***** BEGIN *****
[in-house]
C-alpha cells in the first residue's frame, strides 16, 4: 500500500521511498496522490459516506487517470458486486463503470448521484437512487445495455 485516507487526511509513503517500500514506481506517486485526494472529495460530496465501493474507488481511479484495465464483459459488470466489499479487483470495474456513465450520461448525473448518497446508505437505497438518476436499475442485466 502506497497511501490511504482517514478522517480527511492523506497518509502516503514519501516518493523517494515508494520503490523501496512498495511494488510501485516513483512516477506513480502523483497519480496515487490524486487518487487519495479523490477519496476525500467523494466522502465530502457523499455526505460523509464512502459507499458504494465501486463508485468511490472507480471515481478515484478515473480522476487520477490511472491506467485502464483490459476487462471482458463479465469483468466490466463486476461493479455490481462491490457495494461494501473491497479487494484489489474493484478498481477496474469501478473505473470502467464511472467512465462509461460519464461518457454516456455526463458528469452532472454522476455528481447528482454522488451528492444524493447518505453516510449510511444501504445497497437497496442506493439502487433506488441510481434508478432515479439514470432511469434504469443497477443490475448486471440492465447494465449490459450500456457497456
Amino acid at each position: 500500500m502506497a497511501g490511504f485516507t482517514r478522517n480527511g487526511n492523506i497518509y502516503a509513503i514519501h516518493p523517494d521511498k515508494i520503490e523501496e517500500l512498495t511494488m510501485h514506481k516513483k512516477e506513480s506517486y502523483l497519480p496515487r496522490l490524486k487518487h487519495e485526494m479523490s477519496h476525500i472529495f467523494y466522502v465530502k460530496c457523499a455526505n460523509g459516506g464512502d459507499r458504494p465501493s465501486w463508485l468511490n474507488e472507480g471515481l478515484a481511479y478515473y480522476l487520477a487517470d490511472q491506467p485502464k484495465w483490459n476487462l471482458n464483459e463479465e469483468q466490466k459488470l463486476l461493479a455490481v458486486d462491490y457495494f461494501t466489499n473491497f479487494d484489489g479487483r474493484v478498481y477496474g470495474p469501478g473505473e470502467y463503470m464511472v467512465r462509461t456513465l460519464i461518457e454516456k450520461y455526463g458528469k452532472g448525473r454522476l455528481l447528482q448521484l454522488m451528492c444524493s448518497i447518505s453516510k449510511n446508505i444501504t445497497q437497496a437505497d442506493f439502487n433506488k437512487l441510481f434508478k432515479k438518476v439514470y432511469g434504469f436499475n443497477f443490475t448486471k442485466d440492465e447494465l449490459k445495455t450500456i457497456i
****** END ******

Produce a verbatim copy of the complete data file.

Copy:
[in-house]
C-alpha cells in the first residue's frame, strides 16, 4: 500500500521511498496522490459516506487517470458486486463503470448521484437512487445495455 485516507487526511509513503517500500514506481506517486485526494472529495460530496465501493474507488481511479484495465464483459459488470466489499479487483470495474456513465450520461448525473448518497446508505437505497438518476436499475442485466 502506497497511501490511504482517514478522517480527511492523506497518509502516503514519501516518493523517494515508494520503490523501496512498495511494488510501485516513483512516477506513480502523483497519480496515487490524486487518487487519495479523490477519496476525500467523494466522502465530502457523499455526505460523509464512502459507499458504494465501486463508485468511490472507480471515481478515484478515473480522476487520477490511472491506467485502464483490459476487462471482458463479465469483468466490466463486476461493479455490481462491490457495494461494501473491497479487494484489489474493484478498481477496474469501478473505473470502467464511472467512465462509461460519464461518457454516456455526463458528469452532472454522476455528481447528482454522488451528492444524493447518505453516510449510511444501504445497497437497496442506493439502487433506488441510481434508478432515479439514470432511469434504469443497477443490475448486471440492465447494465449490459450500456457497456
Amino acid at each position: 500500500m502506497a497511501g490511504f485516507t482517514r478522517n480527511g487526511n492523506i497518509y502516503a509513503i514519501h516518493p523517494d521511498k515508494i520503490e523501496e517500500l512498495t511494488m510501485h514506481k516513483k512516477e506513480s506517486y502523483l497519480p496515487r496522490l490524486k487518487h487519495e485526494m479523490s477519496h476525500i472529495f467523494y466522502v465530502k460530496c457523499a455526505n460523509g459516506g464512502d459507499r458504494p465501493s465501486w463508485l468511490n474507488e472507480g471515481l478515484a481511479y478515473y480522476l487520477a487517470d490511472q491506467p485502464k484495465w483490459n476487462l471482458n464483459e463479465e469483468q466490466k459488470l463486476l461493479a455490481v458486486d462491490y457495494f461494501t466489499n473491497f479487494d484489489g479487483r474493484v478498481y477496474g470495474p469501478g473505473e470502467y463503470m464511472v467512465r462509461t456513465l460519464i461518457e454516456k450520461y455526463g458528469k452532472g448525473r454522476l455528481l447528482q448521484l454522488m451528492c444524493s448518497i447518505s453516510k449510511n446508505i444501504t445497497q437497496a437505497d442506493f439502487n433506488k437512487l441510481f434508478k432515479k438518476v439514470y432511469g434504469f436499475n443497477f443490475t448486471k442485466d440492465e447494465l449490459k445495455t450500456i457497456i